Constitutionally, President Obama is powerless to sway the Supreme Court's June decision to uphold Obamacare, but the one tool he has left is the bully pulpit. On Monday, he took advantage of this, speaking directly to voters about the constitutional soundness of his health reform bill. "Ultimately, I am confident that the Supreme Court will not take what would be an unprecedented, extraordinary step of overturning a law that was passed by a strong majority of a democratically elected Congress," Obama said. It's not clear how forcefully Obama plans to rally public opinion behind his cause but doing so could be an effective backdoor to influencing the court.

According to a Supreme Court scholar Barry Friedman, the high court may not be legally bound by public opinion, but it is heavily influenced by it. In his 2009 book The Will of the People, Friedman tracks the relationship between public opinion and the high court and finds an institution highly-sensitive to it. "Chief Justice Roberts himself has acknowledged in interviews that the justices are concerned about the legitimacy of the Court and reluctant to decide cases in ways that will imperil that legitimacy," wrote Friedman. "His predecessor, William Rehnquist, made a similar point, explaining that the justices live in the world and are influenced by the same forces that affect the rest of us." In a more recent essay in The New Republic, Friedman noted that the current court will be especially cautious about rocking the boat. The court is "very sensitive to the possibility of backlash against its actions; and if anything, the heated reaction to its recent decision striking down campaign finance restrictions on corporations is only likely to make it more so." The same phenomenon was tracked in an academic paper by Cornell University professors Christopher Casillas and Peter Enns and Washington University in St. Louis professor Patrick Wohlfarth, who found that the court's decisions "consistently respond to changes in public opinion."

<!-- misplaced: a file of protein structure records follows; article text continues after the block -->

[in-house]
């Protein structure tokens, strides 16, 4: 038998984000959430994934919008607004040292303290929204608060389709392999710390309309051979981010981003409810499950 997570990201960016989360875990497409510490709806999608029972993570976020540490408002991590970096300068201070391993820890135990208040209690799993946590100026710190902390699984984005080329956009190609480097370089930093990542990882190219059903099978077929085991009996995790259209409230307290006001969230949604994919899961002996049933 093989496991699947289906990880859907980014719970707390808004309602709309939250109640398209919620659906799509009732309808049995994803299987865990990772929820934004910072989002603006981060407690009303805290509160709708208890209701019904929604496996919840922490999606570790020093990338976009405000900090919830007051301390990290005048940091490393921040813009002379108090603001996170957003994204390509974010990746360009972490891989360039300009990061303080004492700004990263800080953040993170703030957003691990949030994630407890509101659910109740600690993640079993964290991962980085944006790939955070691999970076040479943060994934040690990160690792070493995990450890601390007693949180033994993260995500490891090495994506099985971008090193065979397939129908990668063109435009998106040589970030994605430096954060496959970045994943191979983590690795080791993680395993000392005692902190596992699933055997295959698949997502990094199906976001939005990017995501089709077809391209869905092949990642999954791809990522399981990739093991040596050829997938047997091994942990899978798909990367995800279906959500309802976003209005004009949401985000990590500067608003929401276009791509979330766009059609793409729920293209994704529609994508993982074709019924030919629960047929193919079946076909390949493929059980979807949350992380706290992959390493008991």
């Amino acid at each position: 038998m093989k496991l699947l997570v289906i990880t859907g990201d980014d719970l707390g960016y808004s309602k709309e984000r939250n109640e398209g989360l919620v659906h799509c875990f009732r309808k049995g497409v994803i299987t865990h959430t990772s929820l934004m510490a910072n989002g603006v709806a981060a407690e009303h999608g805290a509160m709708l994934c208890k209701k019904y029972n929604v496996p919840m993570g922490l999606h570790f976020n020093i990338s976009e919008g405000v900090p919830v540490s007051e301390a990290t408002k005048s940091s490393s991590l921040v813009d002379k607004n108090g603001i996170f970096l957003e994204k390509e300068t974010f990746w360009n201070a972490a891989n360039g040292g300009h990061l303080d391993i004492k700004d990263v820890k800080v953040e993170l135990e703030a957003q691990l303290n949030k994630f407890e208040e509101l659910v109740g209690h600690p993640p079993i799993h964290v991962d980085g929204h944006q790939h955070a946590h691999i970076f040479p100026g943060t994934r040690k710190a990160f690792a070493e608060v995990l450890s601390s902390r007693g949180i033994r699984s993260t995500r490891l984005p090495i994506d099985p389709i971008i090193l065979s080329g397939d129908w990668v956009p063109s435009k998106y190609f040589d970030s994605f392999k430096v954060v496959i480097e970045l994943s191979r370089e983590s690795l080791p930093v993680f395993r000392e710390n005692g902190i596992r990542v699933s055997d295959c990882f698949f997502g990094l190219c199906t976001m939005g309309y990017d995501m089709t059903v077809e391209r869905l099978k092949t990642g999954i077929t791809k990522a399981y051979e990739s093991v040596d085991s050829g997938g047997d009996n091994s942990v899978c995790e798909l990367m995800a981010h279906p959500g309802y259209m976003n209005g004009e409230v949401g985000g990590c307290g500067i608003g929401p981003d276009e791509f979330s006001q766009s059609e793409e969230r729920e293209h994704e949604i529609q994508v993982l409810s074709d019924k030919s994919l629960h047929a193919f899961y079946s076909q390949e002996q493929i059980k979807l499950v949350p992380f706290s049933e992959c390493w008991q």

But for the public to hold sway over the court, the president needs to get them on his side, and as it stands, the public is split on how the court should rule. As The Washington Post's Greg Sargent notes, "The polling on repeal is mixed — while one recent poll found support for striking down the mandate, others have found little support for repeal of the whole law. So it’s unclear how the public will react if the Court’s decision ends up doing away with the law." One thing that is clear, if the president wants to launch a campaign to get the public behind him, he needs to act quickly. While a ruling isn't expected until June, the most important deliberations are going on now. On Friday, the court voted on the fate of the bill but, as the Associated Press noted, "In the weeks after this meeting, individual votes can change. Even who wins can change, as the justices read one another's draft opinions and dissents." 
 
Since most legal experts agree the final decision is likely to be a 5-4 vote, the president would be wise to do anything within his power to influence a swing vote on his signature legislative achievement. So the question stands before him: Will he rally to save Obamacare?